New Laboratory Facilities
A sound-attenuated booth has been installed in the basement of Ford Building. The booth will house equipment for electroencephalography (EEG) and auditory evoked potentials (AEP), allowing researchers and clinicians to measure brain responses to sounds and other stimuli. EEG and AEP methods provide insight into the brain activity underlying speech, language, and hearing processes. For more information, please contact Dr. Carol Miller.
The Speech, Language and Hearing Clinic helps people face communication challenges
Trip. Fall. Crash. Smash.
When Terri Foster's face slammed into the dresser at the nursing home where she worked, her life changed forever. The blow injured the frontal lobe of her brain, leaving her forgetful, depressed and barely able to communicate.
A year later, Foster still could not function. She lost her job as a nurse's aide, she was unable to do simple chores at home and her stuttering prevented her from having meaningful conversations. Her family suffered too. Her husband mourned the loss of the woman he had married, and her 10-year-old son couldn't understand why his mom never wanted to get out of bed.
Foster knew she needed help, but she wasn't getting it from doctors. It wasn't until she began therapy at the Speech, Language and Hearing Clinic within the Department of Communication Sciences and Disorders that she truly began to heal.
According to Gordon Blood, professor and head of the Department of Communication Sciences and Disorders, the clinic provides assessments and interventions for people with delays or disorders in hearing, language, fluency, voice, articulation and phonology, including those with severe speech impairments requiring augmentative and alternative communication. Such communication impairments, he said, may result from developmental delays, congenital disabilities such as mental retardation, hearing impairment, autism, cerebral palsy or acquired disabilities such as traumatic brain injury, strokes or Lou Gehrig’s disease.
The clinic also provides an opportunity for undergraduate and graduate students to get hands-on experience as well as a laboratory for faculty members to conduct research.
CSD Faculty Member & Graduate Students Present at PSHA
Dr. Jimin Lee, assistant professor of Communication Sciences and Disorders, and two graduate students attended the Pennsylvania Speech-Language-Hearing Association Convention April 2-5, 2014 in Pittsburgh, PA and presented posters. Dr. Lee and Julianna Sincavage presented Coordination Between Tongue and Lower Lip in /w/ Production. Dr. Lee and Robyn Dalton presented Issues With Vocal Tract Length in Acoustic and Kinematic Data. For more information about the convention, please see the PSHA website, www.psha.org.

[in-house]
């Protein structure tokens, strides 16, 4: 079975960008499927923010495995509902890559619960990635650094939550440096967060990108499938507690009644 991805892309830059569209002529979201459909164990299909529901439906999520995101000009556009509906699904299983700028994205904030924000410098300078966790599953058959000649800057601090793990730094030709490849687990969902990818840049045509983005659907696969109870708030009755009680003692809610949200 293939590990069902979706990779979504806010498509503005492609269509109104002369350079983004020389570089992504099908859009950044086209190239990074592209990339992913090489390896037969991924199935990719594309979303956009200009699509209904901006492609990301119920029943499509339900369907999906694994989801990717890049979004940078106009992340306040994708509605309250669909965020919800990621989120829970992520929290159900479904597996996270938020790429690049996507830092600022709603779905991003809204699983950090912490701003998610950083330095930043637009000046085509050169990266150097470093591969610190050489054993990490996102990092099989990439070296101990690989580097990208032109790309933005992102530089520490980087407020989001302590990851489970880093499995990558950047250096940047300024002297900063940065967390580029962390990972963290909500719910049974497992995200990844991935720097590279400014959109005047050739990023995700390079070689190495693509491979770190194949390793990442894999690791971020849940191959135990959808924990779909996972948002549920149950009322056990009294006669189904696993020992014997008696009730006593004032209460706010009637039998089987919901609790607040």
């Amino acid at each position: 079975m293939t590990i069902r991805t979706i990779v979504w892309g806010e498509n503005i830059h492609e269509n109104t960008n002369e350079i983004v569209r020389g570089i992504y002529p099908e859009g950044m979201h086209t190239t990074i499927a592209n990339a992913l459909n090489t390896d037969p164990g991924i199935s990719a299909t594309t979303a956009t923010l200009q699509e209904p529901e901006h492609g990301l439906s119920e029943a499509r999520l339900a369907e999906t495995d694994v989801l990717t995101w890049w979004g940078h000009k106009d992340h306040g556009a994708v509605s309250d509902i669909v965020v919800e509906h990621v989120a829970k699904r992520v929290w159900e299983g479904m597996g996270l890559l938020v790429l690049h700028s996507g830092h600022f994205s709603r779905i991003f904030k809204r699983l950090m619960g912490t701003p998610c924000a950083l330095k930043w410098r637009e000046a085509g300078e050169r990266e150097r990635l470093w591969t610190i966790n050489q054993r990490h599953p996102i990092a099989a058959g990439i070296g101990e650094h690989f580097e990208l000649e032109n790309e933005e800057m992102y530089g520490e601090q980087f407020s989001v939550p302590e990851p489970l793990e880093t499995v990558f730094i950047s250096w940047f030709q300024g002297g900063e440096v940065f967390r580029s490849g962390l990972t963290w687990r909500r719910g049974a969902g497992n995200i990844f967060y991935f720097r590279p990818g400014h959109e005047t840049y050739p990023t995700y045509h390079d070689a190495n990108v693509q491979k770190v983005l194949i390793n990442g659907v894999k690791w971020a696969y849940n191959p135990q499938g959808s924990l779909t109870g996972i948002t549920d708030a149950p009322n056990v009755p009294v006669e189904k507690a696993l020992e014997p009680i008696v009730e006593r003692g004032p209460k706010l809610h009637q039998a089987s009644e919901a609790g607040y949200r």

Julianna Sincavage with Dr. Ji Min Lee
Robyn Dalton with Dr. Ji Min Lee
CSD Student to Serve as College Marshal
Congratulations to CSD major and Schreyer Scholar Jeanna Stiadle, who will represent all graduating students in the College of Health and Human Development as student marshal at the Spring 2014 commencement ceremonies. Congratulations as well to Ashleigh Marella, also a Schreyer Scholar, who has been selected as the student marshal for Communication Sciences and Disorders. Dr. Carol Miller will serve as the Faculty Marshal.
Wilkinson named editor of American Journal of Speech-Language Pathology
Krista Wilkinson, professor of communication sciences and disorders
Krista Wilkinson, professor of communication sciences and disorders at Penn State, has been named editor of the American Journal of Speech-Language Pathology (AJSLP). The mission of AJSLP, which has been online-only since 2010, is to report peer-reviewed, primary research findings concerning an array of clinically oriented topics transcending all aspects of clinical practice in speech-language pathology.
Wilkinson’s research focuses on language development, and augmentative and alternative communication intervention in individuals with severe intellectual/developmental disabilities. In much of her early work, she examined how vocabulary instruction can be improved through an understanding of processes of early word learning in children with and without disabilities.